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Sickle Cell Anemia Cure Foreseeable After Scientists Use Gene-Editing To Revert Hemoglobin Back To Neonatal State

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Hemoglobin mutations are the most common type of all human genetic mutations. Photo courtesy of Shutterstock

Scientists at the University of New South Wales in Australia have discovered a gene-editing technique that could lead to new treatments for sickle cell anemia and other blood disorders. By changing a single letter of the human red blood cell DNA to make adult hemoglobin more closely resemble that of a fetus's, researchers have set the groundwork for finding a cure for blood disorders. 

The gene-editing technique uses proteins known as TALENs to introduce a naturally occurring genetic mutation back into the cells. The mutation increases the production of oxygen-carrying hemoglobin, a trait which could seriously alleviate some of the symptoms of individuals with blood disorders. According to study leader Dr. Merlin Crossley, this approach should be both safe and effective, since the genetic mutation already occurs naturally in humans.  

Hemoglobin is the protein molecule in red blood cells that carries oxygen from the lungs throughout the rest of the body. During development fetuses need to take as much oxygen from their mother’s womb as possible. To facilitate the process, they have a different type of hemoglobin than adults, equipped with a higher affinity for oxygen.  

Soon after birth, the gene for producing fetal hemoglobin is switched off, but, as reported in the press release, a small percentage of individuals continue to exhibit this mutation throughout their lives. In those who also have hemoglobin blood disorders, such as sickle cell anemia, the mutation creates an unexpected benefit.

"This good mutation keeps their fetal hemoglobin gene switched on for the whole of their lives, and reduces their symptoms significantly," Crossley said in the press release.

The university researchers have developed a way to mimic this natural mutation using a newly developed method of gene-editing. TALENs are unique gene-editing proteins which can be designed to both cut a gene at a special point and provide a replacement gene to insert in its place. Using TALENs, the team cut the DNA in human red blood cells.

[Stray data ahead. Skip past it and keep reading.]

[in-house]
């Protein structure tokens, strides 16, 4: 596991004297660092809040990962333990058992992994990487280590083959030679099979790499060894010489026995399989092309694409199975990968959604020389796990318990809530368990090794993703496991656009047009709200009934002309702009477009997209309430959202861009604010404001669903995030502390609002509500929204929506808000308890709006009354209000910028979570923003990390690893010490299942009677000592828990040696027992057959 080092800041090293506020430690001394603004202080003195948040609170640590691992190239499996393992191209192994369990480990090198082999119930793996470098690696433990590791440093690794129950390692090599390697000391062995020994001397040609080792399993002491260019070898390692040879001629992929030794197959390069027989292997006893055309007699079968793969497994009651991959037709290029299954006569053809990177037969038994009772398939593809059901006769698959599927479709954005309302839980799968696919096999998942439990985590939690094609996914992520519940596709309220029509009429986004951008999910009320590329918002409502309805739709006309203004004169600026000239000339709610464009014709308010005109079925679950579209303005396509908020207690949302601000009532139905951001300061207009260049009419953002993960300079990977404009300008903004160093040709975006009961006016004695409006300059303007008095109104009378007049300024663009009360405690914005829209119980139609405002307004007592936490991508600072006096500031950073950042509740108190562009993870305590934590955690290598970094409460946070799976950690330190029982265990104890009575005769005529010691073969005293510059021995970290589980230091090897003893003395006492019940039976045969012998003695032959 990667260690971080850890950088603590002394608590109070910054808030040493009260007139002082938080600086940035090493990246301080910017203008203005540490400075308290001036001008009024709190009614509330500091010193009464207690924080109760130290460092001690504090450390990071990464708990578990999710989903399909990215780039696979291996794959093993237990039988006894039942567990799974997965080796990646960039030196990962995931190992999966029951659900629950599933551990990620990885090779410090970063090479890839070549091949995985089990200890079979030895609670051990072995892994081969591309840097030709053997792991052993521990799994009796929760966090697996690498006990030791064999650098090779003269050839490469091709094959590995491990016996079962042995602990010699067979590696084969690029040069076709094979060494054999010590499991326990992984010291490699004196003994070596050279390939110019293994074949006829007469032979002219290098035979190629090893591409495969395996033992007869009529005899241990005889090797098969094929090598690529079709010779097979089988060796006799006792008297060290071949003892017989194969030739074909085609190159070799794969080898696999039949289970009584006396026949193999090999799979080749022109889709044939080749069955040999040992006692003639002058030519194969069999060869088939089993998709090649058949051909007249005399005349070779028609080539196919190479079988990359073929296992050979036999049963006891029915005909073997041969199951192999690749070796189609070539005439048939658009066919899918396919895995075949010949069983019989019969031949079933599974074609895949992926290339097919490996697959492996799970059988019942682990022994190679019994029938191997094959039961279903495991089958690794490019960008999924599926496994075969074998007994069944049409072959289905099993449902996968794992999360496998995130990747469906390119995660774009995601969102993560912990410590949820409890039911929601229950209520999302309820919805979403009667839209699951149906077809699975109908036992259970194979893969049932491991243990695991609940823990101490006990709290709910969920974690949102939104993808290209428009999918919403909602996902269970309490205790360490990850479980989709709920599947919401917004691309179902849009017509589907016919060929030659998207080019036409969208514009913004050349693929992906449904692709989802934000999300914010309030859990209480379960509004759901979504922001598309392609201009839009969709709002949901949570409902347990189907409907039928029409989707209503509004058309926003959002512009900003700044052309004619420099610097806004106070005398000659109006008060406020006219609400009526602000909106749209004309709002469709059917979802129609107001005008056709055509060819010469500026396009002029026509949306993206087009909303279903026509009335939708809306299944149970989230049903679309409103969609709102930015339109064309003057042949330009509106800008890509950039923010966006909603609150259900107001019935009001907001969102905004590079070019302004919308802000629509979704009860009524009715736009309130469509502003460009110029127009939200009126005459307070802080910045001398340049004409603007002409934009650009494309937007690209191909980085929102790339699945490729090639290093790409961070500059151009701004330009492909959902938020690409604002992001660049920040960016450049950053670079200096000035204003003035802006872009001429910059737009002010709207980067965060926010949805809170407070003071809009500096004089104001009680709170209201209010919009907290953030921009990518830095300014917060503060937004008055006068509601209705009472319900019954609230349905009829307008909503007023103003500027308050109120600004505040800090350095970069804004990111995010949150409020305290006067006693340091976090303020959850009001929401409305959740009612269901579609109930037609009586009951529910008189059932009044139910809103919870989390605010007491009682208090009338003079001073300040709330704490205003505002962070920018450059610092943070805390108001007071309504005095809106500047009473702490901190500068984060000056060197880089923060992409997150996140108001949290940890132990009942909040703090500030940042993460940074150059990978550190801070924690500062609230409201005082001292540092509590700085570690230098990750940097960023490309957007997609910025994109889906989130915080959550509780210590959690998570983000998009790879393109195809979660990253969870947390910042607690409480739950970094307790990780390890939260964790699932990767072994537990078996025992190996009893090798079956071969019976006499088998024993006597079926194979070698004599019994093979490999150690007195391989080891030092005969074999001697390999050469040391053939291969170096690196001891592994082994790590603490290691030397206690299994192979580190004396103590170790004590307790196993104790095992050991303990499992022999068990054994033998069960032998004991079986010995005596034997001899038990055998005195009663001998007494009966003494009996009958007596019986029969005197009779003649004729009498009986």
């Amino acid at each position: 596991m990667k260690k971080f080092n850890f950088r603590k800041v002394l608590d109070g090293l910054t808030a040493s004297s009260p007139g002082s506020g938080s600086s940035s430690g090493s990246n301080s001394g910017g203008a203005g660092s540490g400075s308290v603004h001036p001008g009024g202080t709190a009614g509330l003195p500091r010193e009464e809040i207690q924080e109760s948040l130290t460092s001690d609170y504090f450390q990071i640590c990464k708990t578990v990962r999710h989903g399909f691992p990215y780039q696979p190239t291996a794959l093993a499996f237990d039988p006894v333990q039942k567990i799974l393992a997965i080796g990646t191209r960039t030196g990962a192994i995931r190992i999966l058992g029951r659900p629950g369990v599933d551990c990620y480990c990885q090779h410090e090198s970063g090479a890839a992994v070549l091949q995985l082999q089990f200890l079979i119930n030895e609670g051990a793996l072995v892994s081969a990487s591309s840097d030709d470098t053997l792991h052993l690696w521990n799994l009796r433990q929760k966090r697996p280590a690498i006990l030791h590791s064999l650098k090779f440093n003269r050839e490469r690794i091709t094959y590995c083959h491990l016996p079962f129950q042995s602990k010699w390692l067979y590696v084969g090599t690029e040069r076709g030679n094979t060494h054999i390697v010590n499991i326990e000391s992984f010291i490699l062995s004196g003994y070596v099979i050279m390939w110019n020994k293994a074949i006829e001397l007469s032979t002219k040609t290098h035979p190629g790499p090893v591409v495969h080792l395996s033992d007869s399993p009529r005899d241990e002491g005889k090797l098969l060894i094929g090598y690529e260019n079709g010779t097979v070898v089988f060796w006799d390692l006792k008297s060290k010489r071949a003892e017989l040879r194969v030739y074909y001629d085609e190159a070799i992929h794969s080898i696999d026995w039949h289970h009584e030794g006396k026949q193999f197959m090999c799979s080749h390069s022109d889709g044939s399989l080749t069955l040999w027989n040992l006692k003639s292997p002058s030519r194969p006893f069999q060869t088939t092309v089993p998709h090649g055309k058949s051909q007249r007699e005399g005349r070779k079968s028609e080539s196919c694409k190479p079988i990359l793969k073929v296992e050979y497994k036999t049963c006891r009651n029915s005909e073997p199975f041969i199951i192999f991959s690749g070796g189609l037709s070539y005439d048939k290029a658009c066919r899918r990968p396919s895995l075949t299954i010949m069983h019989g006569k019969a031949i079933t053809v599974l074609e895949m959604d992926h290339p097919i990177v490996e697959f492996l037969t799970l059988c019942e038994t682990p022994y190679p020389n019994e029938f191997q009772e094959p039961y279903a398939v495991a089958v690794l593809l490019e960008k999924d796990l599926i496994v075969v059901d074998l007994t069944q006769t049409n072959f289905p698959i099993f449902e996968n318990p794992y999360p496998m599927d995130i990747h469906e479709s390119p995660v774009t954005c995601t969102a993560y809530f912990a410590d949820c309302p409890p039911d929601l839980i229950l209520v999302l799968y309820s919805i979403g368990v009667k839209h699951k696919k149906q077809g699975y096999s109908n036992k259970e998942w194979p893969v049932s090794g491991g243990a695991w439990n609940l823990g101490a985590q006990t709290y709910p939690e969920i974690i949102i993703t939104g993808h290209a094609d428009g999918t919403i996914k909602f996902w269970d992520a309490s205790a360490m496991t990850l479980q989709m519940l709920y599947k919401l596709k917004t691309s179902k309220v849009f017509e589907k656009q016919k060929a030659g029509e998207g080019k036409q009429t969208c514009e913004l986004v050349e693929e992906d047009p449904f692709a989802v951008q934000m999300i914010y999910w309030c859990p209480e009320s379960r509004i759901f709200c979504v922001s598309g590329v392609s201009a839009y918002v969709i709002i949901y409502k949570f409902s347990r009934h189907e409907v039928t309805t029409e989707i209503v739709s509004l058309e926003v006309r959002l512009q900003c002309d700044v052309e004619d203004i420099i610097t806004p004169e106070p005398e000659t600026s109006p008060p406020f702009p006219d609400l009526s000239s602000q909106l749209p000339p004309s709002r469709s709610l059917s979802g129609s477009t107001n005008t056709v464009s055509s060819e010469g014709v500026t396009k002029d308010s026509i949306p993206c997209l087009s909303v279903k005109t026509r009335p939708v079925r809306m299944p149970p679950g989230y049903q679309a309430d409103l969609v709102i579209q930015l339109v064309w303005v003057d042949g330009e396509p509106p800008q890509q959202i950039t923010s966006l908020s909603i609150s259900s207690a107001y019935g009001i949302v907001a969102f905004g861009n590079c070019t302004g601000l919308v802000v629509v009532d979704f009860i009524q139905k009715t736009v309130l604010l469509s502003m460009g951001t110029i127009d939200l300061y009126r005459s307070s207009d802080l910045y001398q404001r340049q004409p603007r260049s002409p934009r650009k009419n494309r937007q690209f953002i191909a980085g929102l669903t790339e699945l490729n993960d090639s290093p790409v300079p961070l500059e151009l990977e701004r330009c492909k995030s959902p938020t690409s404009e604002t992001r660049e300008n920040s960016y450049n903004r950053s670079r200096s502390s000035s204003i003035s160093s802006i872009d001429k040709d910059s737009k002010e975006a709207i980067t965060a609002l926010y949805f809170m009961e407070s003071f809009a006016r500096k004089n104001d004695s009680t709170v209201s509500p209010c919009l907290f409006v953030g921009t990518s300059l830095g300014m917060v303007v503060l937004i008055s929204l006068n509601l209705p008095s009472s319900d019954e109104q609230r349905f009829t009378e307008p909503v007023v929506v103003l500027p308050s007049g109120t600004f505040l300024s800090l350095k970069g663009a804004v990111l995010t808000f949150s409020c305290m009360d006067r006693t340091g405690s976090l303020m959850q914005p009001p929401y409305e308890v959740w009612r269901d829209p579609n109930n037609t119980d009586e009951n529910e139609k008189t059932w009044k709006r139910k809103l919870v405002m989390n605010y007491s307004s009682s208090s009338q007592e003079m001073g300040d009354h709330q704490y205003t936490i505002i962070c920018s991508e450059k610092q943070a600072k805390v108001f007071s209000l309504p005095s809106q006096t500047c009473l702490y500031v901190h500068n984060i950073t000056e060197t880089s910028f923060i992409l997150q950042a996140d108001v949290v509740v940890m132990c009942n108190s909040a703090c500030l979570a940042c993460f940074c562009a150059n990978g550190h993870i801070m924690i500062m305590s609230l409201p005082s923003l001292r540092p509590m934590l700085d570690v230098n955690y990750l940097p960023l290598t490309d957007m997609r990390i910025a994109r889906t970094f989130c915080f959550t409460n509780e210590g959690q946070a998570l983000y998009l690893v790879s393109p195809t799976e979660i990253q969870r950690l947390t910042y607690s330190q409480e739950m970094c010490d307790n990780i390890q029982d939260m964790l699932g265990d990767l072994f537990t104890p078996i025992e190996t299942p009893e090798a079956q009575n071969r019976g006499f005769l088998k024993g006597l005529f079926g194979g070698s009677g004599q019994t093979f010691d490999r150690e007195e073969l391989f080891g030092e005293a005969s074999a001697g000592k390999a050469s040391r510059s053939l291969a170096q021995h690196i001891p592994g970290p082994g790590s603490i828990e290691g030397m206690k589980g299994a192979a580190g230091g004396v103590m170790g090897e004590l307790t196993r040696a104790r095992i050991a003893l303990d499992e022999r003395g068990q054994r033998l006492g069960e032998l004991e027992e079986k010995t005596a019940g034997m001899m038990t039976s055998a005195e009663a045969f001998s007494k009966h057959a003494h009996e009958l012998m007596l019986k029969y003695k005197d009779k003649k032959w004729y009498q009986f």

When cut, DNA naturally seeks to make repairs as quickly as possible and will grab the nearest spare gene to repair the break, “much like you might darn a red sock with any spare red wool lying around," Crossley explained. The gene-editing technique takes advantage of this naturally occurring behavior.

"When our genome editing protein cuts the DNA, the cell quickly replaces it with the donor DNA that we have also provided," he added.

Mutations involving hemoglobin are the most common of all human genetic mutations and affect around five percent of the world’s population. Sickle cell anemia and thalassaemia are two inheritable blood disorders in which people have damaged hemoglobin. Both disorders are incurable and can cause periodic episodes of pain and increase individuals' risk for more serious health complications, such as heart problems and organ damage.

The team believes that this ability to revert adult hemoglobin back to its prenatal stage would allow all individuals with hemoglobin blood disorders to experience the same benefits as those who experience this mutation naturally. While genetic editing remains a controversial subject, unlike the editing of embryo DNA, this technique would not produce any heritable changes in a patient’s genetic makeup.

Source:  Crossley M, Wienert B, Funnell APW. Editing the genome to introduce a beneficial naturally occurring mutation associated with increased fetal globin. Nature Communications. 2015.

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